God of War Ragnarok details accessibility features


Accessibility has been the focus of many companies over the past few years, such as Sony, and its upcoming game God of War: Ragnarok will have a detailed selection of options that players can check out. Sony, in particular, is actively advocating for accessibility, since many games from developers, such as Horizon: Forbidden West, Ratchet & Clank: Rift Apart and even the recently released The Last of Us: Part 1, have a set of settings that can be customized.

In fact, earlier this year Sony confirmed that the long-awaited God of War: Ragnarok will have a variety of access options, even showing off a number of settings. A blog post from May showed most of the 60 available settings, including basic options such as captions and subtitle settings, automatic sprint, aiming and locking styles, options to reduce motion sickness, and even high contrast mode. In a recent interview, the leading UX designer of God of War Ragnarok, Mila Peacock, told even more details about this side of the game.

Pavlin said that a wide range of consultants and testers, including blind players, helped her team hone their skills in four key areas: vision, hearing, motor skills and cognitive understanding. From this, a high contrast mode was created that allows players to apply certain colors to objects, characters, backgrounds and more to improve visibility and reduce clutter on the screen. Other key accessibility features to help reduce what the team defines as “progress blockers” were beeps combined with captions to help indicate common area button hints and puzzle time.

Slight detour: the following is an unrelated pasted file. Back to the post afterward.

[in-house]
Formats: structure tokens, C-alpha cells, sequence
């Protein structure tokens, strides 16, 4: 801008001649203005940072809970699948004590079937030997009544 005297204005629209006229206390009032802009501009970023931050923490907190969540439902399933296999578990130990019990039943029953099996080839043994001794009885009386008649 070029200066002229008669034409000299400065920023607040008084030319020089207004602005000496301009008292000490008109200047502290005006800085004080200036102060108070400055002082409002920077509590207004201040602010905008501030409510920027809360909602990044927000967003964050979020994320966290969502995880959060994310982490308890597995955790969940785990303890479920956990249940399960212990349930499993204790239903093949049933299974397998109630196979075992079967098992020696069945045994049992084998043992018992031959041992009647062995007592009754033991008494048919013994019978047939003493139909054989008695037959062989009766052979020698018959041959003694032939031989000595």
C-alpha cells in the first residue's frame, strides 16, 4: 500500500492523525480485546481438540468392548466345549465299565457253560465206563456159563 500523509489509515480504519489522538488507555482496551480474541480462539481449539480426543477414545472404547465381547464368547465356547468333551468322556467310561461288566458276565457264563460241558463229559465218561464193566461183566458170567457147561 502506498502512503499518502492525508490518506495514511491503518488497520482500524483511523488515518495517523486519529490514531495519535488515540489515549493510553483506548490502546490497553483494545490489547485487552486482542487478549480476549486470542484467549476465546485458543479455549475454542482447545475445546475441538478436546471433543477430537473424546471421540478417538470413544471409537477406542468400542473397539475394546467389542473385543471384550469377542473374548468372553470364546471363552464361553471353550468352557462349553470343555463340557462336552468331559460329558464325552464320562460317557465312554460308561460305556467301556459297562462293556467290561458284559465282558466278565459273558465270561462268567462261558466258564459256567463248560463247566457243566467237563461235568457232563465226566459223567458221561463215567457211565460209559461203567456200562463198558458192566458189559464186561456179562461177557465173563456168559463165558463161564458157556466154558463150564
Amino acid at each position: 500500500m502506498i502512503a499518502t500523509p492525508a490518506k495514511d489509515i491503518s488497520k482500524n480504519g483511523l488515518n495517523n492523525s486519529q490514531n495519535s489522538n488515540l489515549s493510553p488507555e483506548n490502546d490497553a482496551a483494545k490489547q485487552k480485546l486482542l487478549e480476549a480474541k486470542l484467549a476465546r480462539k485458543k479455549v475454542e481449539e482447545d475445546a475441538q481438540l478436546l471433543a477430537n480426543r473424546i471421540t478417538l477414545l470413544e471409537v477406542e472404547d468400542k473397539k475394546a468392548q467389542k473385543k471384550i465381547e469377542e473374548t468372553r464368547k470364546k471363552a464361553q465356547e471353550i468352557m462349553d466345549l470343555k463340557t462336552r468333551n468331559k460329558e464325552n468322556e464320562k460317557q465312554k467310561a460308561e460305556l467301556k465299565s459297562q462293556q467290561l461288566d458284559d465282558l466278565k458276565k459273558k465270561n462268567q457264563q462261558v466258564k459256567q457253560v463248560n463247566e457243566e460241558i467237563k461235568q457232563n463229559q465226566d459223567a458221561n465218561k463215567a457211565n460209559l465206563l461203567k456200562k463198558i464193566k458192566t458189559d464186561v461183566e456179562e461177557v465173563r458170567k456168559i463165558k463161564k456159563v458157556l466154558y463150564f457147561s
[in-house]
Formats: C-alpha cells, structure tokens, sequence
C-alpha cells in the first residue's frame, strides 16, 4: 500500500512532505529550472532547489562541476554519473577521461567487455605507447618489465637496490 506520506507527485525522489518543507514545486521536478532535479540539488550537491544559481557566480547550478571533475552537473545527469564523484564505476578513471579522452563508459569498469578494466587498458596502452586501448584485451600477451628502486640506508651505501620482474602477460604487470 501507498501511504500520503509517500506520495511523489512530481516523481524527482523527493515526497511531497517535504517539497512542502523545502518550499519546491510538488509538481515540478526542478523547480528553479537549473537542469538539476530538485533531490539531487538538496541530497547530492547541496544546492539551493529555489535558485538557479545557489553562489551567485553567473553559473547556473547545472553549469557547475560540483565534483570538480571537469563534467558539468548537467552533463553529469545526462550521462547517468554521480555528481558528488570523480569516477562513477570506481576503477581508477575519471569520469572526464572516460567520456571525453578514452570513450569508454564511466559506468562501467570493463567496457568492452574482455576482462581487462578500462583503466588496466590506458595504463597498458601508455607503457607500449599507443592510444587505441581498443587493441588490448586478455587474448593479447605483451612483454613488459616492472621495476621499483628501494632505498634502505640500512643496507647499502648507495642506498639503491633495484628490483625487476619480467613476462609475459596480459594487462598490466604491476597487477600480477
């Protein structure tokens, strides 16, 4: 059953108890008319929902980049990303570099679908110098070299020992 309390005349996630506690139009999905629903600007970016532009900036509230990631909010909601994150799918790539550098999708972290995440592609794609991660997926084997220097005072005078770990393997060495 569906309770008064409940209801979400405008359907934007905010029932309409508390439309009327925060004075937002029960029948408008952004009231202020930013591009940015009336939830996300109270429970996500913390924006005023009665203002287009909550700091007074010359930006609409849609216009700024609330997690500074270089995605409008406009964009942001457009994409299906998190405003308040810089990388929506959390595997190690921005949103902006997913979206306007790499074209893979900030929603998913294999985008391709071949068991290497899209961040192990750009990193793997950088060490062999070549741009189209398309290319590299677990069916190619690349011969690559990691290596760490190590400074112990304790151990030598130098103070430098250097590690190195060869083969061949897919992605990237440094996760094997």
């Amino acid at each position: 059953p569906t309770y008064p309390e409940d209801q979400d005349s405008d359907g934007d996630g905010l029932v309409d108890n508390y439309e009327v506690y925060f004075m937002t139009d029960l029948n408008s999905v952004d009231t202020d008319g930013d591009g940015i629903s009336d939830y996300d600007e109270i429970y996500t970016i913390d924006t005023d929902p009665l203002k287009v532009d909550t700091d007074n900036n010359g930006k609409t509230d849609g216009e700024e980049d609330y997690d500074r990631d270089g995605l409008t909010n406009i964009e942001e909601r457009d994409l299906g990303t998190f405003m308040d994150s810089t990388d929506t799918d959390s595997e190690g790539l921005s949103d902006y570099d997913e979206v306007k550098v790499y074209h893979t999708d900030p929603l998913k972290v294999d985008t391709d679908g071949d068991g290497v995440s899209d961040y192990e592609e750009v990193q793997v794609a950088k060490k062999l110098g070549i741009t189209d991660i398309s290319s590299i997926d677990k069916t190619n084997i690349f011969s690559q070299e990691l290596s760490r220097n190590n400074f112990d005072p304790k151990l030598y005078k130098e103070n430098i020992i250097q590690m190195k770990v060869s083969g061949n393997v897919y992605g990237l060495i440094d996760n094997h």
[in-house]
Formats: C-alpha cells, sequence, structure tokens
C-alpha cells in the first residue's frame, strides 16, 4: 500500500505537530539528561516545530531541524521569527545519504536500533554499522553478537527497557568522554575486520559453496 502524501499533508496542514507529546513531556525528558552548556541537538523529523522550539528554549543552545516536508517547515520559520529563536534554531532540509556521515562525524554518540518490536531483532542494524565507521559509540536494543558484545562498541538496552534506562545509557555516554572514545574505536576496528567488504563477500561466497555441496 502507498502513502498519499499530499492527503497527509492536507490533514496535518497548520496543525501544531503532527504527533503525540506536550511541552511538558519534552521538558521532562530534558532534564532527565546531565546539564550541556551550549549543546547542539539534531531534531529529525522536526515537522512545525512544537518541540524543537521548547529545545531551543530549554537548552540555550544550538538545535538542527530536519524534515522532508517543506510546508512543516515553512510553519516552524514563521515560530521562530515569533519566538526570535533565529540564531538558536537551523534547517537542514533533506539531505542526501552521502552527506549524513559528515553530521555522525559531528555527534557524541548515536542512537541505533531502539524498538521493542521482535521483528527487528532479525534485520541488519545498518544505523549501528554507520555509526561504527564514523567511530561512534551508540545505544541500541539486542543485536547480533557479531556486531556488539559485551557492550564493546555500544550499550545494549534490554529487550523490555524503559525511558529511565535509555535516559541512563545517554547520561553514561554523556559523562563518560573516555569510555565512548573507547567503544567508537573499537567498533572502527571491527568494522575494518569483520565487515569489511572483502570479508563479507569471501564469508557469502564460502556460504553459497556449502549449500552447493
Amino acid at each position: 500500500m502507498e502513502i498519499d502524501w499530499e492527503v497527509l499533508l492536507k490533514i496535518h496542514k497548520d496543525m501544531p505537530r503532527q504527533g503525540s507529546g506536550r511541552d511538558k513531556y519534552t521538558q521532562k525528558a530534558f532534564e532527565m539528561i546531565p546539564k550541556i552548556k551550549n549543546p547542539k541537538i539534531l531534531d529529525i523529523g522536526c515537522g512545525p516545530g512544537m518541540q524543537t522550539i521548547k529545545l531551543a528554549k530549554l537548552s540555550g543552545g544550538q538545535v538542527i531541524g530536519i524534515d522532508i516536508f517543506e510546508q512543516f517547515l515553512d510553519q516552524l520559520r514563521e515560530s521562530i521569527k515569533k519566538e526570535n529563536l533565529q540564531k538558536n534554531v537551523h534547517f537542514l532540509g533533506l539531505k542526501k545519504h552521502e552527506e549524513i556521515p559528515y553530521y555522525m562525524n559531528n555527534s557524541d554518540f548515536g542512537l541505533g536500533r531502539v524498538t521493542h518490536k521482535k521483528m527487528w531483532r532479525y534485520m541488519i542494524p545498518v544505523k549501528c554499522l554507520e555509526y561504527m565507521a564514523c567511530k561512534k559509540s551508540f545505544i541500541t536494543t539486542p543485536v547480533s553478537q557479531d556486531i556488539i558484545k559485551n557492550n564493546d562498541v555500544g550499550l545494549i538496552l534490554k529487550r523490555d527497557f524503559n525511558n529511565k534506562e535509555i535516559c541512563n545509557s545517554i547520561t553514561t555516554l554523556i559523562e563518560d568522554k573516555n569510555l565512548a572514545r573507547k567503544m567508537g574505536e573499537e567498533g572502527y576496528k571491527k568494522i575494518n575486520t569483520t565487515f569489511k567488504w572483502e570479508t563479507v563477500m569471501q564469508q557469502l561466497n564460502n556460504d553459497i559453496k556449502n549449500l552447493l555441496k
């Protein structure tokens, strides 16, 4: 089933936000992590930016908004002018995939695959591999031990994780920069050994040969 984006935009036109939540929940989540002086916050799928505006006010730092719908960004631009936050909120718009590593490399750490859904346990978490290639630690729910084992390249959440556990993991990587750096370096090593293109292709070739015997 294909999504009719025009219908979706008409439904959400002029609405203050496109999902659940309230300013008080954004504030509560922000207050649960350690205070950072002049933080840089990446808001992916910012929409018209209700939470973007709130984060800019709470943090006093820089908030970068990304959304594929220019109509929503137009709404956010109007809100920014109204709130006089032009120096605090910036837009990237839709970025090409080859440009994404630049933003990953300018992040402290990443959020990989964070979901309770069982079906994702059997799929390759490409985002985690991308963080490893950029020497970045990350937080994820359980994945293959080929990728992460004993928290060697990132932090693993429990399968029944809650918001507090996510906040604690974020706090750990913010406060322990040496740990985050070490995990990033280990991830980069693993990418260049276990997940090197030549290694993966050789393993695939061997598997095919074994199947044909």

The UX team strives to ensure that players receive a variety of sensory information in various forms, combined with audio, visual and even tactile feedback from the DualSense controller. The Peacock team hopes that these special features will move God of War: Ragnarok forward, allowing all players to customize the gameplay to make it easier for everyone to play.

The 60-plus features are incredibly accessible. I still think we can do better. I think we can push it further. But honestly, I feel like people will be thrilled to see how many more players will be able to play. And if I can bring the feature to the point where another player — just one player — can play, then that would be the greatest thing in the world; to be able to see that one player and understand how it allows them to connect with the community and communicate with everyone.

Part of this mantra includes controls that allow players to activate abilities such as Spartan Rage, or movements such as quick turns, using the touchpad instead of pressing certain buttons. Platform segments as well as item collection can also be automated, and there’s even an option for streamers to enable controller visualization where instant button presses can be relayed to their audience.

The release date is set for November, and fans are hungry for new information about God of War Ragnarok, and many assume that a dedicated State of Play is just around the corner. At the moment, the news remains slow, and the most recent disclosure is a small fragment of the gameplay in one of the newly explored worlds of Svartalfheim. After Odin banned access to some of the Nine Kingdoms of the World Tree in the first game, it seems that Kratos and Atreus can finally go to places like the ancient territory of the dwarves.

God of War Ragnarok is released on November 9 on PlayStation 4 and PlayStation 5.


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